Few places on the planet offer raw adventure as authentic as densely forested Guyana. Its wonderful people are slowly turning the country into the continent's best-kept ecotourism secret.

Perched on the north-eastern corner of South America, bordering Venezuela to the east, Brazil in the south and Suriname to the east, Guyana is a trove of hidden delights. The country has preserved the majority of its pristine rainforest; unspoiled mountainous jungle, sweeping savannahs and meandering rivers make up the topography of South America's only English-speaking nation.

Emerging from a rocky political past, Guyana is fast becoming a leader in ecotourism The necessary forsaking of creature comforts reaps ample rewards for the intrepid traveller, away from crowds, tour buses and touts; few places can offer such raw, authentic experiences as the densely-forested Guyana.

Georgetown and the North Atlantic coast

Built with the profits of a once booming rum and Demerara sugar trade, the country's crumbling colonial capital is distinctly Caribbean in character. Georgetown is situated at the point where the Demerara river meets the Atlantic Ocean. By far the nation's largest city, the entire urban area is home to close to eighty percent of the Guyanese population. Charming if unkempt, behind the dilapidated wooden, stilted facades, the city has an alluring vibe, happening nightlife and some great places to eat. Markets are a lively place to experience the culture and see the amazing selection of fruits and vegetables grown in Guyana; two must-sees include the historic Stabroek Market and Bourda Market. Despite the relaxed atmosphere, Georgetown is far from a tropical backwater town, Caricom Caribbean Community headquarters itself here, placing the city at the centre of Caribbean economics. 

Kaieteur Falls

Move over Iguazú, Niagara and Victoria Falls! Watching 1140 metric tons of water shooting over a 250m cliff (the world's highest single-drop falls) in the middle of an ancient jungle alongside just a smattering of fellow tourists is truly a once-in-a-lifetime experience. As well as the stunning falls, the park is home to a tiny population of Amerindians and the incredible biodiversity of the Guiana Shield.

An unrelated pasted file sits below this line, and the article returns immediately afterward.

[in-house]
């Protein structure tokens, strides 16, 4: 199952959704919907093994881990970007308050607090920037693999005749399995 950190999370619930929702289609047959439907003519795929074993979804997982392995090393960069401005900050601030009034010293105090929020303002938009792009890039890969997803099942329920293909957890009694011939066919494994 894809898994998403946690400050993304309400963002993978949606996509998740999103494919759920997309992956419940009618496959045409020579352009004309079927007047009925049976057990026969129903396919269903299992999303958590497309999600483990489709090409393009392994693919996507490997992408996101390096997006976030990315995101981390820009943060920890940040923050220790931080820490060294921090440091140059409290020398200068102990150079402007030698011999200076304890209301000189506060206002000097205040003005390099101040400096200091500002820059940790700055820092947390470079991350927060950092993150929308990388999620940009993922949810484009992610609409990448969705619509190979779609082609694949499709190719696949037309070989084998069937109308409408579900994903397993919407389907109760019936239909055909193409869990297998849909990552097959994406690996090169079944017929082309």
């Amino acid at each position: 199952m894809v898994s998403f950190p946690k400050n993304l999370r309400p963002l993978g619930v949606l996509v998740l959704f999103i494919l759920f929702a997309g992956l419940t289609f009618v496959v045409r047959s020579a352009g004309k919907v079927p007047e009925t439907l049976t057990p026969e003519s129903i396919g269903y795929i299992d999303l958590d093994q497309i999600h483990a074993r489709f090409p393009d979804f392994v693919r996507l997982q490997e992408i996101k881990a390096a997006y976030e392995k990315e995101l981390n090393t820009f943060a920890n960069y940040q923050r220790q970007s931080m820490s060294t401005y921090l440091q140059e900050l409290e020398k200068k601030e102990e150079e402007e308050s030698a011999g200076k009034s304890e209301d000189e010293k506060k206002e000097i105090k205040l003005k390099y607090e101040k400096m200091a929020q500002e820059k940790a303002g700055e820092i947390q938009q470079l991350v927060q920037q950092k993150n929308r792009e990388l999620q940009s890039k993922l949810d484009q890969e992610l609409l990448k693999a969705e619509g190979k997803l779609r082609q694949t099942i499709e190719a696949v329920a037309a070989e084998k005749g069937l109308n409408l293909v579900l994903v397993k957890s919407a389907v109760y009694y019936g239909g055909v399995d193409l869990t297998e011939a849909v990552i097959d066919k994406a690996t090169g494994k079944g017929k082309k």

Guyana's Amazon rainforest

Covering 80% of the country, yet home to just 2% of the population, Guyana’s rainforest is some of the most pristine on earth. In this well-preserved jungle there is a real chance of seeing wildlife that would be endangered elsewhere, such as jaguar, various monkey species, armadillos, tapirs and red-rumped agoutis. Local Amerindian villages have found that opening up to small-scale tourism can reap very real benefits for the community and provide authentic opportunities for cultural exchange with travellers.

The Rupununi savannah and the southwest

Stretching south from the Pakaraima mountains, the Rupununi is an endless savannah interspersed with rivers, whose banks are lined with gallery forest. The southern part of the Rupununi is the wildest, most remote and least developed part of the vast grasslands, and any trip here is a guaranteed adventure. Accommodation is in local homesteads, often ranches run by authentic cowboys. Aside from the local characters who are happy to share their traditions, travellers can hope to spot giant anteaters and giant otters, hike to local waterfalls, and enjoy the rich birdlife of this wilderness.


Despite being made up mostly of ice and surrounded by water, Antarctica is in fact a vast desert, receiving less rainfall than any other continent. Less surprisingly, it is also the coldest and the windiest continent on the planet.

Sample Itinerary for Guyana

Classic Guyana
Our best of Guyana! Combining colonial Georgetown, the impressive Kaieteur Falls, Iwokrama rainforest and the Rupununi savannah. this itinerary showcases the best of this wonderful nature destination. Seamlessly stitched with the best guides and activities the country has to offer.
Days 1 & 2: Georgetown & Kaieteur Falls

Upon arrival at Cheddi Jagan International Airport you will be met by your private guide and transferred to Georgetown. Stay in a beautiful wooden colonial hotel which was once the residence of the first Lord Mayor of Georgetown, hotel of choice for many passing dignitaries visiting Guyana, the hotel exudes nostalgia of a bygone era.

The following day take a small plane over the Demerara, Essequibo Rivers and hundreds of miles of unbroken tropical rainforest to land at Kaieteur Falls, the world’s highest free-falling waterfall. Upon landing you can walk to the river's edge for fantastic close-up views. In the afternoon return, again by plane, for a second night in the capital.

Days 3 & 4: Iwokrama River

Fly to Fairview where you will be met for the short transfer to the Iwokrama Forest Reserve. The Iwokrama Rainforest is a vast wilderness of one million acres.  This protected area was established in 1996 as the Iwokrama International Centre for Rainforest Conservation and Development.  It lies in the heart of one of four last untouched tropical forests of the world - The Guiana Shield of North-Eastern South America.

Spend two nights in comfortable yet rustic cabins on the banks of the mighty Essequibo river in the reserve, where guided tours take you into the surrounding rainforest.